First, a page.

HESS as a newb + 101 questions

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Re: HESS as a newb + 101 questions

Postby Dragonbones » 12 Dec 2008, 15:12

kjmillig wrote:What's your favorite US bank to do business with while living in Taiwan. I currently bank at Bank of America. I also understand that Citi is a different entity between the US and Taiwan.
Is B of A available in Taiwan like their website says? Would I be better off with someone else, or does it really matter?

No, B of A is not available. It is a commercial bank in Taibei, not a retail bank. Their systems are not connected to retail BOA USA. Don't even bother asking. They do not have ATMs here for you, etc., etc.. For your purposes, they do not exist here.

IME, Citi won't touch you unless you bring in quite a lump of cash to open an account. You are really best off just opening an account at the bank that your employer uses for payroll deposits and using that account. It will be a local bank. You won't have a checking account. If they won't issue a Visa (you can try) then go to Fubon and try there. There are other threads on this, so let's continue the banking questions over in one of those. :wink:

Good banks in Taiwan

Recent problems using US ATM cards in Taiwan?

Horrible customer service in certain banks.

Credit cards: current situation?

savings account in taiwan - how/where/best to open?
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Re: HESS as a newb + 101 questions

Postby CraigTPE » 12 Dec 2008, 19:02

Dragonbones wrote:You are really best off just opening an account at the bank that your employer uses for payroll deposits and using that account.


When I first got here, I opened an account at Cathay United because they had so many ATM's in MRT stations. Then I opened an account at Taipei Fubon because my partner opened an account there. Both accounts were of no use to me because none of my employers in the past 3 years did their banking at either one. So in the mean time I opened an account at First Bank to get direct deposit from my day job and at Mega Bank to get direct deposit from my evening job.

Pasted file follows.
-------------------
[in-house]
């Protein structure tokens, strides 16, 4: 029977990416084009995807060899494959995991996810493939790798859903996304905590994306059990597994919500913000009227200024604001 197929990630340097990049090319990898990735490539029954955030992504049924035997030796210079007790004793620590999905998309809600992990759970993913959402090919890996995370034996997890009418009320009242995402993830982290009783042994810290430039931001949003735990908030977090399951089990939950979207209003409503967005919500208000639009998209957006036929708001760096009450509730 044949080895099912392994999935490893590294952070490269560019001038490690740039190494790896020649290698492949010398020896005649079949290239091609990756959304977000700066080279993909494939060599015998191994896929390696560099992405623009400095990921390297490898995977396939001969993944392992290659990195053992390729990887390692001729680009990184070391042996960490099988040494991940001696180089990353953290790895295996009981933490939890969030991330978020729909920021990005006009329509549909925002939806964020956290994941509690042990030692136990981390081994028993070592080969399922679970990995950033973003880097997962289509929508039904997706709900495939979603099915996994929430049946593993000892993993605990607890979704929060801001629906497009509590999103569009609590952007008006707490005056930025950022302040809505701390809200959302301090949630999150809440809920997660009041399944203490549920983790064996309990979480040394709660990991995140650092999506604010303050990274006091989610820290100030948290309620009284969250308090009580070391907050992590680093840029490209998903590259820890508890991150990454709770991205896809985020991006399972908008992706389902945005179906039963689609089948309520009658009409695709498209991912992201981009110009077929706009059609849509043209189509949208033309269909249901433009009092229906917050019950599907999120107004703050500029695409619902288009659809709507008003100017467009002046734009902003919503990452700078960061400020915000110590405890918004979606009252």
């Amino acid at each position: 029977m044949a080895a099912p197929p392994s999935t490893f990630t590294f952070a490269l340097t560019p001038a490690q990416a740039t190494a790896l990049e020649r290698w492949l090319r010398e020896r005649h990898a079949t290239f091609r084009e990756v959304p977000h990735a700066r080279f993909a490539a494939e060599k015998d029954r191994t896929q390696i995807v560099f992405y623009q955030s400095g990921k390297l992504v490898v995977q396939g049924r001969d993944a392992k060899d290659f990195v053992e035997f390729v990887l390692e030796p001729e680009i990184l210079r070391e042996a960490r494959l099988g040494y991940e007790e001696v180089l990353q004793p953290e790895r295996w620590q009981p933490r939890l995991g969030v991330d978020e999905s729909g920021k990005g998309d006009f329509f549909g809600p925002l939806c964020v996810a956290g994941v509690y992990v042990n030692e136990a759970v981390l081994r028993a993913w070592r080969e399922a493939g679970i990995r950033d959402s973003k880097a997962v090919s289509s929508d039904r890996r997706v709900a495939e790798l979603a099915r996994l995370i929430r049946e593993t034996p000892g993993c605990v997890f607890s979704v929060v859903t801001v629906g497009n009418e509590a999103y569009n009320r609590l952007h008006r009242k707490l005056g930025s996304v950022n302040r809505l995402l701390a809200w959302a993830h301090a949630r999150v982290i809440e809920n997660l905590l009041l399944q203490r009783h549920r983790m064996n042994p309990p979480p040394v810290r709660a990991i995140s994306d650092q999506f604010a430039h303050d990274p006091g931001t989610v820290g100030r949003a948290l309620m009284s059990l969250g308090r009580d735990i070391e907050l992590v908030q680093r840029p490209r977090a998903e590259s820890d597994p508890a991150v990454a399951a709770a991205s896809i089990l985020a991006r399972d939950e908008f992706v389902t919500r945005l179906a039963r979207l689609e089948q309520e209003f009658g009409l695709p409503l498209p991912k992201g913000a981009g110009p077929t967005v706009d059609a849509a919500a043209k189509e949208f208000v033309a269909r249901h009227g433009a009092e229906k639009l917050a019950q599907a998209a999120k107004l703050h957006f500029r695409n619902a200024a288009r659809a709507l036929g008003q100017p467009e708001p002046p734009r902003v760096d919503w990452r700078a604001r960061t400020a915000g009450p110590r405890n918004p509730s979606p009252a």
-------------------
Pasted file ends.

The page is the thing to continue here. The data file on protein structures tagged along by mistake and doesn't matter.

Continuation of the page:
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Re: HESS as a newb + 101 questions

Postby TaipieNewbie » 28 Jun 2011, 12:55

Hess oh the shame!
Put up my resume on their website as directed expected to at least get called for an interview. "Due to the tightening economy, we have updated our needs for teachers". Your qualifications were just our minimum requirements.
Is Hess going to want teachers with multiple degrees now? I used my watered down resume because some friends applied last year and Hess came back they were too overqualified. Odd considering this is the 40 plus group I am talking about.
And their website fill in the blanks is not too friendly nor helpful. Guess I saved myself from disgrace in the end.
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Re: HESS as a newb + 101 questions

Postby Katakaio » 29 May 2012, 02:50

EDIT: D'oh, should read time stamps. Well, anyway maybe my comment will be helpful to someone searching the forums.

I've been working for HESS for three months now.

Some pointers, comments, etc.

-Judging by the rather horrifying blacklisted school thread, they are fairly stable and reliable employers.

-Many things are dependent on the branch (and by extension, the branch manager) that you work for. Some are better than others. I'm fortunate.

-Additional effort/stress for putting together dog and pony shows for parents can be annoying

-I've heard the pay is relatively low, but I haven't seen better jobs out there. When you consider the curriculum is already in place for you, this balances it out a little.

-Don't bother with worrying about trying to get the parents to find out about how their kids really are. Leave that to the CTs. It's a big weight off your shoulders anyway.

-Take your job seriously enough to do what you're supposed to but take your job as a grain of salt... if you take it seriously, you will be miserable.

-I work a 20 hour unmixed contract, so no illegal kindy for me. I used to do fitness training part time before I came here and I knew how much prep was involved in teaching something. I surmised 20 hours of teaching time roughly equaled 40 hours of actual work. For month #1, I wasn't wrong. It gets better once you're more familiar with the curricula.

-Teaching seems intimidating during the training but it's really not a big deal once you start doing it.

-Pay attention to the games that get talked about and demo'd...good games will save a class.

I bought a bike my first month a splurge- a nice Tern C7 folding bike. I'm very happy with it. I got a lot of freedom that way. I'm currently working in Xinzhuang. If you have any questions, you can PM me as well.


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